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Intersection: What Summer Can Look Like For Central Florida Animal Shelters


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Whitney Boylston holds up Jefferson, one of six kittens that arrived on July 3 in Lake County. Photo: Matthew Peddie, WMFE.

Summer may be a time for relaxation for most people, but at an animal shelter it means receiving more cats and dogs. At Orange County Animal Services, they receive 50 to 100 animals a day.

For Lake County, it’s more than just cats and dogs turning up at the shelter. 

“For whatever reason we have a whole lot of pigs down in Lake County right now,” says Lake County Animal Services director Whitney Boylston.

“I’ve got six pigs up for adoption and we are expecting a very large bird, perhaps an emu, on its way right now,” Boylston says.

Diane Summers, program manager with Orange County Animal services says they primarily deal with dogs and cats. Right now they have 200 dogs and 250 cats.

“Around 4th of July we do receive an uptake in dogs and, really the summer as a whole, an increase in kittens,” Summers says.

Social media has played a vital role in the adoption of these animals at both animal shelters.

“We found that it’s a great way to reach new audiences and always promote the unique stories. Each animal has a little bit of personality or potentially has an interesting background and social media gives us a way to highlight that,” Summers says.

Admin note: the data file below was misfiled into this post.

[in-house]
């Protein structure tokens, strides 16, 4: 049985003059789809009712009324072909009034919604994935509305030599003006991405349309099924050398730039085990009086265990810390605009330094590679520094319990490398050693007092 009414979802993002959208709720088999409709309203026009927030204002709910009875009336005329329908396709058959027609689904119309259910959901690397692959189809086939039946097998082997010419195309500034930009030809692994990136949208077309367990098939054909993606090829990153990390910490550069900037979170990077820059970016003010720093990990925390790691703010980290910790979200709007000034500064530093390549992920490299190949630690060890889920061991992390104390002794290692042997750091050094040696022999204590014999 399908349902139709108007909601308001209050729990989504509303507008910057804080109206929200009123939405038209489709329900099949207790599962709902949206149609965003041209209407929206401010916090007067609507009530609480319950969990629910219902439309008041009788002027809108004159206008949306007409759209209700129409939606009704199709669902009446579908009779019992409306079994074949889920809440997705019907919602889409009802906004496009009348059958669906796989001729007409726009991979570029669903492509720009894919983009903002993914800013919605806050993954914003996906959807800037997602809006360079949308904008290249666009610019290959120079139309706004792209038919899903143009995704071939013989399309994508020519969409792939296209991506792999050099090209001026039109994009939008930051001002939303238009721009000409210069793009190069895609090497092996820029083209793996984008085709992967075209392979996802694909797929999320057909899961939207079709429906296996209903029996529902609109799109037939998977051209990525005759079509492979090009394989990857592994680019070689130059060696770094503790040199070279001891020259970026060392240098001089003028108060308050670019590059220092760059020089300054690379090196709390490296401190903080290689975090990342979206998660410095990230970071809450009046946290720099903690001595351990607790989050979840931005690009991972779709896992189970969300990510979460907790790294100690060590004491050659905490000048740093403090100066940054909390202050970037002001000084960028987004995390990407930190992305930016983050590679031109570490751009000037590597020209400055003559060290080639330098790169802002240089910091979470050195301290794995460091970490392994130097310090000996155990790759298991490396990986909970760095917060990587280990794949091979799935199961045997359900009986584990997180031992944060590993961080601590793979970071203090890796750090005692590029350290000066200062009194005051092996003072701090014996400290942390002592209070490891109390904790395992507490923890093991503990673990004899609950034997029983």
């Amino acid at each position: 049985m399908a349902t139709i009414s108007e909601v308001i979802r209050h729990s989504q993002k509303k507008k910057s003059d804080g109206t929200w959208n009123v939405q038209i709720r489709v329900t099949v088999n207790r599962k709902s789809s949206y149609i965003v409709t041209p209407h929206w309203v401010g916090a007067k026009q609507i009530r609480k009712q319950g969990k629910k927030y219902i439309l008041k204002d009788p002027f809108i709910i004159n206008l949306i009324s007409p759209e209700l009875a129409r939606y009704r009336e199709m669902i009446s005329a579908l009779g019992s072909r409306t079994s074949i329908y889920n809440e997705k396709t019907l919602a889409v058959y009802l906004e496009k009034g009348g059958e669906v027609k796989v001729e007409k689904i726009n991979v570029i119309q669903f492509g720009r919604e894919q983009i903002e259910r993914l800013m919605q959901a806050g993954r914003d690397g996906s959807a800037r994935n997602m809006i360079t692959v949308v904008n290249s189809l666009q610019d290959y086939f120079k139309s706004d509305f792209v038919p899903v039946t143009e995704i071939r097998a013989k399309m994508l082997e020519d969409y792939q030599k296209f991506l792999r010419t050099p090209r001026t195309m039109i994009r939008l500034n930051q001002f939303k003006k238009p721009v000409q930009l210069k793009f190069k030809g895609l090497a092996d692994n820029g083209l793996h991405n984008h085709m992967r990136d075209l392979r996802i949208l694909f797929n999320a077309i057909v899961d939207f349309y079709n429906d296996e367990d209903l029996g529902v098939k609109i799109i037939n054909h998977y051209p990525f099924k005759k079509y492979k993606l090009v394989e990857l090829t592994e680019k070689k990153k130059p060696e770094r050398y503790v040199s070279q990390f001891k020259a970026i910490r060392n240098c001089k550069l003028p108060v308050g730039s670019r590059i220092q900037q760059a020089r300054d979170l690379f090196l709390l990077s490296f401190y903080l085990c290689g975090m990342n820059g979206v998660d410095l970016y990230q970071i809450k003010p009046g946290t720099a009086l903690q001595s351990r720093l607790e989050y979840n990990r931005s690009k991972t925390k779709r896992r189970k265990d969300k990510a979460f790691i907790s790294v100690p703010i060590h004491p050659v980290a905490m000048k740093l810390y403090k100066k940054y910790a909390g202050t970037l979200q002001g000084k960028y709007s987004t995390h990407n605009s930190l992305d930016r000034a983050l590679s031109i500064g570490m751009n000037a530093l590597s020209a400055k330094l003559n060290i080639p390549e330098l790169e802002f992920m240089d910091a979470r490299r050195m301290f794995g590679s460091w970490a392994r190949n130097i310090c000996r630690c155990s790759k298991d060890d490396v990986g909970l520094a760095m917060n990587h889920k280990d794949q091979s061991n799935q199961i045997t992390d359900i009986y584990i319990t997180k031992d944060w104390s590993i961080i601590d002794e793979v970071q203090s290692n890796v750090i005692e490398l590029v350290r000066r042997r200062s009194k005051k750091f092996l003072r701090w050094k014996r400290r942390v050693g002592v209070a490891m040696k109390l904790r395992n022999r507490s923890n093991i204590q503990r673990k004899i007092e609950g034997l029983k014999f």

Lake County’s also using social media to promote animal adoptions.

“We’ve got a very active Facebook page [with] lots of followers. We encourage everybody to share the pictures of our pets because you never know who is going to fall in love,” Boylston says.

The sales of dogs and cats in Lake County was prohibited in May to encourage more adoptions and discourage “inhumane breeding practices.”

“By cutting these out of our community, then we’re promoting our adoption of our adoptable pets because we have so many homeless pets that need you,” Boylston says.

An animal shelter leadership symposium will be hosted by Lake County in August to help encourage a partnership among Florida shelters.

“So far we’ve had 13 counties say that they’re on board and we’d love to talk about our common challenges, solutions, what’s working and what’s not working in our area and how we can help one another,” Boylston says.

“Each county has potentially a little bit different of a strength and weakness, so I love the idea of working together so that we can potentially move some animals around in an effort to find them ideal placements,” Summers says.


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